In the way of many smarmy American schoolchildren, unappreciatively advantaged by the breadth of offerings of good well-districted public schools, I took Spanish every year from the seventh grade until my freshman year of college. In the middle of those years, when I was about thirteen, my family spent a stint in Puerto Rico. Throughout my childhood, and even now, I’ve had friends from Mexico and Columbia. Sometimes, also, I eat tapas.

And, yet, I don’t know Spanish.

How did this happen? How could I have spent hundreds, probably thousands of hours “learning” a language—even, at times, being surrounded by it—and still have so small a knowledge of it?

It’s not that I wasn’t paying attention. It’s not that I wasn’t doing the proper memorization. The problem is not even, primarily, that I didn’t use it, as is the common critique.

The real issue, as I think about it now, is this: I didn’t care about learning Spanish.

This is, of course, a source of gnawing embarrassment and regret for me now. I had ample opportunity to learn, maintain, and grow my language skills, but, quite simply, it wasn’t a priority. There was nothing deliberate about my being poor at Spanish. Senor Hill and Senorita Boes did everything they could for me. But I didn’t feel the gravity of it, didn’t hear the language for the lyrics, didn’t understand. El Norte didn’t take. The rrs didn’t roll. Buena Vista Social Club, remarkably, didn’t move me, or perhaps I didn’t let it. I never said to myself, “Hmm, you should really strive for shamefully mediocre bilingualism.” It just happened.

This deficiency has been brought home to me lately, since I’ve started interacting regularly with a few people at work whose preferred language is Spanish. We exchange the basic pleasantries and maybe a sentence or two more, but after that I don’t catch much. What I can glean from them, and from the guys on the train, and from the fùtbol commentators, and from the Spanish-language soap operas I’m dying to watch, can hardly be considered comprehension.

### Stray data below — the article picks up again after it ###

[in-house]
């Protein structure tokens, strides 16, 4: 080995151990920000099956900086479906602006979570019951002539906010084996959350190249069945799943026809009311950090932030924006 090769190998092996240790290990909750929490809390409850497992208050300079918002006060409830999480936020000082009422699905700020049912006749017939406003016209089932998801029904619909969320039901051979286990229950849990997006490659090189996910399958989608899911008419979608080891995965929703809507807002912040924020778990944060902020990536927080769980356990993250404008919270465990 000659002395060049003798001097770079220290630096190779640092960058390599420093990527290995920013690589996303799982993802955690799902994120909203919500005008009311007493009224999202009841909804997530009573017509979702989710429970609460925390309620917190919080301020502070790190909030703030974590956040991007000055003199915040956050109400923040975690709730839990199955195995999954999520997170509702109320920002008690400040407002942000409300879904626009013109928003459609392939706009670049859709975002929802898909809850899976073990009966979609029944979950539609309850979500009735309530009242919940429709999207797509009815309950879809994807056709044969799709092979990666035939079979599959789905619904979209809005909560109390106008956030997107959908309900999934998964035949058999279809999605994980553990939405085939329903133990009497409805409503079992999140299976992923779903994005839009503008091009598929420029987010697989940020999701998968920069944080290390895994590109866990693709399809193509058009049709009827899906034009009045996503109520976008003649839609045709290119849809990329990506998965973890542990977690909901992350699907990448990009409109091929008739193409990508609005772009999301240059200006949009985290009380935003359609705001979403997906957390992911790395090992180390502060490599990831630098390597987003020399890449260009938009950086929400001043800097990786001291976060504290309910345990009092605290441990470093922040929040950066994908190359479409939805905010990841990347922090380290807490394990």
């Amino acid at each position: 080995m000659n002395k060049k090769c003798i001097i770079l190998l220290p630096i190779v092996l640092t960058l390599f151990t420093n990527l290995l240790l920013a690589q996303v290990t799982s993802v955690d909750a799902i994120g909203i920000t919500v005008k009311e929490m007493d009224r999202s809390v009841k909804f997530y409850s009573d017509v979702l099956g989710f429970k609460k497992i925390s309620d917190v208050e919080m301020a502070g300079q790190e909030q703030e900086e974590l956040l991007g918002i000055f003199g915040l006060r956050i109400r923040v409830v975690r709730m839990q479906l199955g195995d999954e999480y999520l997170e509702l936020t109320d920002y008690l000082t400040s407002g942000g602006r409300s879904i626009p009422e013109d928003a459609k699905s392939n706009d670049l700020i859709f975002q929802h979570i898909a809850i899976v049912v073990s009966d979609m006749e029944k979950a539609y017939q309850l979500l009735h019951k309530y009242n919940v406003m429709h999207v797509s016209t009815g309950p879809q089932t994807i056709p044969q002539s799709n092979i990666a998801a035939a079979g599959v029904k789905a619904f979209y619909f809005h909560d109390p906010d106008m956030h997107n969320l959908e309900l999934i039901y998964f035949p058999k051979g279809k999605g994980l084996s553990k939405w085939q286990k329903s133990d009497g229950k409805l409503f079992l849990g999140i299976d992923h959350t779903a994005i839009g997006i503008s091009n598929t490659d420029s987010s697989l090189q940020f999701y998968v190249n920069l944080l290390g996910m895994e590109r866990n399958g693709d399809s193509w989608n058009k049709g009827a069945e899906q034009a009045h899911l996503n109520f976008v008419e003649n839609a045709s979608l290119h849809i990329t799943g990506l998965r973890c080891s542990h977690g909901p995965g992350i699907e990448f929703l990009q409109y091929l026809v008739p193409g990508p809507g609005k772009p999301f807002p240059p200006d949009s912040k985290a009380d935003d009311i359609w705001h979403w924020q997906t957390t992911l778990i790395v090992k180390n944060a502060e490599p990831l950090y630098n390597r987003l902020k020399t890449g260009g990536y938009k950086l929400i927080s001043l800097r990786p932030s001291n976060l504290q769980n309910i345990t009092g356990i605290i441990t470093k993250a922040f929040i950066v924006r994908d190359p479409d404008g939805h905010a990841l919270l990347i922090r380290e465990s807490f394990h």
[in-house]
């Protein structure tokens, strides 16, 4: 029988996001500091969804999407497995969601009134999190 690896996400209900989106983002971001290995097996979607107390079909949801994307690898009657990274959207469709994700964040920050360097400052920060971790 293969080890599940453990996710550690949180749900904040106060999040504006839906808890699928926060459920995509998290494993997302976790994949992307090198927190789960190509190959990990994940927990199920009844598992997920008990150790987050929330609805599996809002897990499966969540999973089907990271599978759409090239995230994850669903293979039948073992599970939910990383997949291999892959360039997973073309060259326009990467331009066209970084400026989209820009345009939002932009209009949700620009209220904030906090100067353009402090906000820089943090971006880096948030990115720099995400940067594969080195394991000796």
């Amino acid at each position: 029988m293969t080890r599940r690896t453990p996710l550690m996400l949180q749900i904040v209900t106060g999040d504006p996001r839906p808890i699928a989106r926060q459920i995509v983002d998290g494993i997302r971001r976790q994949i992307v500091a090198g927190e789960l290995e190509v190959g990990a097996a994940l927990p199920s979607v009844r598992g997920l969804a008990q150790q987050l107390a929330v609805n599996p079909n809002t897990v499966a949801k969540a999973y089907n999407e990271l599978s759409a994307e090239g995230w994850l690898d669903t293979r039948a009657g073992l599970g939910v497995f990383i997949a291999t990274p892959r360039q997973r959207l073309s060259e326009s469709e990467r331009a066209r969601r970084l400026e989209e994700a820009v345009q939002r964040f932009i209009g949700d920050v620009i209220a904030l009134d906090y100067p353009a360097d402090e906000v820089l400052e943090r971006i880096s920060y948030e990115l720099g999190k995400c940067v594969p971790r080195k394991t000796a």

I’m collecting linguistic dross. I should be banking in colloquial gold.

And now—now that I’m an adult, now that I really do care about being able to speak to and understand people in their native tongue—I realize the birdbrained and prohibiting void of this privation.

I realize I could know a thing that opens up and emboldens the circumnavigation of a wide new world, but I don’t.

I realize I could communicate, correspond, connect, relate and be related to, but I can’t.

How many if only moments one life holds!

This is not to say that I cannot become better at Spanish going forward; I can. Old dogs can learn new tricks, though slowly, though poorly. This canine still has years to go.

This is not to say the chance is gone. It’s only to say I’ve already had years and years of chances, years and years to master it, years and years to become a jedi of the lingual Force, but somehow didn’t, somehow am still a syntactical joven, a phonemic padawan. And now many of those simple, obligatory, free opportunities are no longer available to me.

And all of this makes me wonder another thing. It makes me wonder what I’m “learning” right now that, if I really put some thought and effort into it, would serve me and others well in the future. It makes me wonder what opportunities I’m neglecting today, what languages I’m forgoing and quarries I’m passing by, that if I approached them with a truer, greater care, I might speak them unto fluency, I might mine them to the bitter, gleaming core.

Griffin Jackson

After a few years spent correcting grammatical errors and writing subtle, clever headlines in a Chicago newsroom, Griffin Paul Jackson (’11) now does aid work with refugees in Lebanon. He writes about that, God, and, when the muse descends, Icelandic sheep. Read him here: griffinpauljackson.com.

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